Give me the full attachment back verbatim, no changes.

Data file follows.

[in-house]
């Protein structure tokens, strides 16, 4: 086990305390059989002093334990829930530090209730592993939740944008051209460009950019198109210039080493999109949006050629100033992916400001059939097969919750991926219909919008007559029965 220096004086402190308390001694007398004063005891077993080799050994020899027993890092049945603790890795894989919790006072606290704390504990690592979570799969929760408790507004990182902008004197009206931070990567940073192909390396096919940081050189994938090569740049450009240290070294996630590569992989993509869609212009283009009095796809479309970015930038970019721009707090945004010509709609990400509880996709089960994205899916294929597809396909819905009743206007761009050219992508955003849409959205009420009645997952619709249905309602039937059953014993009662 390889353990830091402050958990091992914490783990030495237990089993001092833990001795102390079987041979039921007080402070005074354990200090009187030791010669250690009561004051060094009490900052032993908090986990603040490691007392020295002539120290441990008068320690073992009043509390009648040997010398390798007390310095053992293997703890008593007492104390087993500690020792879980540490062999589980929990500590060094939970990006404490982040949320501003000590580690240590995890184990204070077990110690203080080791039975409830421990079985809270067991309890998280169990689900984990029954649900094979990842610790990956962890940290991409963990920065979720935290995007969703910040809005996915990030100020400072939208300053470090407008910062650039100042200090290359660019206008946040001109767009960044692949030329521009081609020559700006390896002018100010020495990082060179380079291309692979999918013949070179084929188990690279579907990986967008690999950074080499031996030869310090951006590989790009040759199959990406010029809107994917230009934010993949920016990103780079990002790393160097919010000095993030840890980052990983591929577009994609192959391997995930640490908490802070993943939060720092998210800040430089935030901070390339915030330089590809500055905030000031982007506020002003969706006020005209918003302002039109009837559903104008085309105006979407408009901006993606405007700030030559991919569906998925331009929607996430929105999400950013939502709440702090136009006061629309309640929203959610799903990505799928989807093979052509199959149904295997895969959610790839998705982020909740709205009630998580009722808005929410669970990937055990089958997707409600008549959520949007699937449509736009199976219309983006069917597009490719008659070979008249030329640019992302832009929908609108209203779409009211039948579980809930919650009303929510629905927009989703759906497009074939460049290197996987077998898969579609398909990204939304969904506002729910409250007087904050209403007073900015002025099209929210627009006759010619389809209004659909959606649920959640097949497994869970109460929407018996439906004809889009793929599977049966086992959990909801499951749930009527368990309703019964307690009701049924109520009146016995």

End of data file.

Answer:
[in-house]
């Protein structure tokens, strides 16, 4: 086990305390059989002093334990829930530090209730592993939740944008051209460009950019198109210039080493999109949006050629100033992916400001059939097969919750991926219909919008007559029965 220096004086402190308390001694007398004063005891077993080799050994020899027993890092049945603790890795894989919790006072606290704390504990690592979570799969929760408790507004990182902008004197009206931070990567940073192909390396096919940081050189994938090569740049450009240290070294996630590569992989993509869609212009283009009095796809479309970015930038970019721009707090945004010509709609990400509880996709089960994205899916294929597809396909819905009743206007761009050219992508955003849409959205009420009645997952619709249905309602039937059953014993009662 390889353990830091402050958990091992914490783990030495237990089993001092833990001795102390079987041979039921007080402070005074354990200090009187030791010669250690009561004051060094009490900052032993908090986990603040490691007392020295002539120290441990008068320690073992009043509390009648040997010398390798007390310095053992293997703890008593007492104390087993500690020792879980540490062999589980929990500590060094939970990006404490982040949320501003000590580690240590995890184990204070077990110690203080080791039975409830421990079985809270067991309890998280169990689900984990029954649900094979990842610790990956962890940290991409963990920065979720935290995007969703910040809005996915990030100020400072939208300053470090407008910062650039100042200090290359660019206008946040001109767009960044692949030329521009081609020559700006390896002018100010020495990082060179380079291309692979999918013949070179084929188990690279579907990986967008690999950074080499031996030869310090951006590989790009040759199959990406010029809107994917230009934010993949920016990103780079990002790393160097919010000095993030840890980052990983591929577009994609192959391997995930640490908490802070993943939060720092998210800040430089935030901070390339915030330089590809500055905030000031982007506020002003969706006020005209918003302002039109009837559903104008085309105006979407408009901006993606405007700030030559991919569906998925331009929607996430929105999400950013939502709440702090136009006061629309309640929203959610799903990505799928989807093979052509199959149904295997895969959610790839998705982020909740709205009630998580009722808005929410669970990937055990089958997707409600008549959520949007699937449509736009199976219309983006069917597009490719008659070979008249030329640019992302832009929908609108209203779409009211039948579980809930919650009303929510629905927009989703759906497009074939460049290197996987077998898969579609398909990204939304969904506002729910409250007087904050209403007073900015002025099209929210627009006759010619389809209004659909959606649920959640097949497994869970109460929407018996439906004809889009793929599977049966086992959990909801499951749930009527368990309703019964307690009701049924109520009146016995």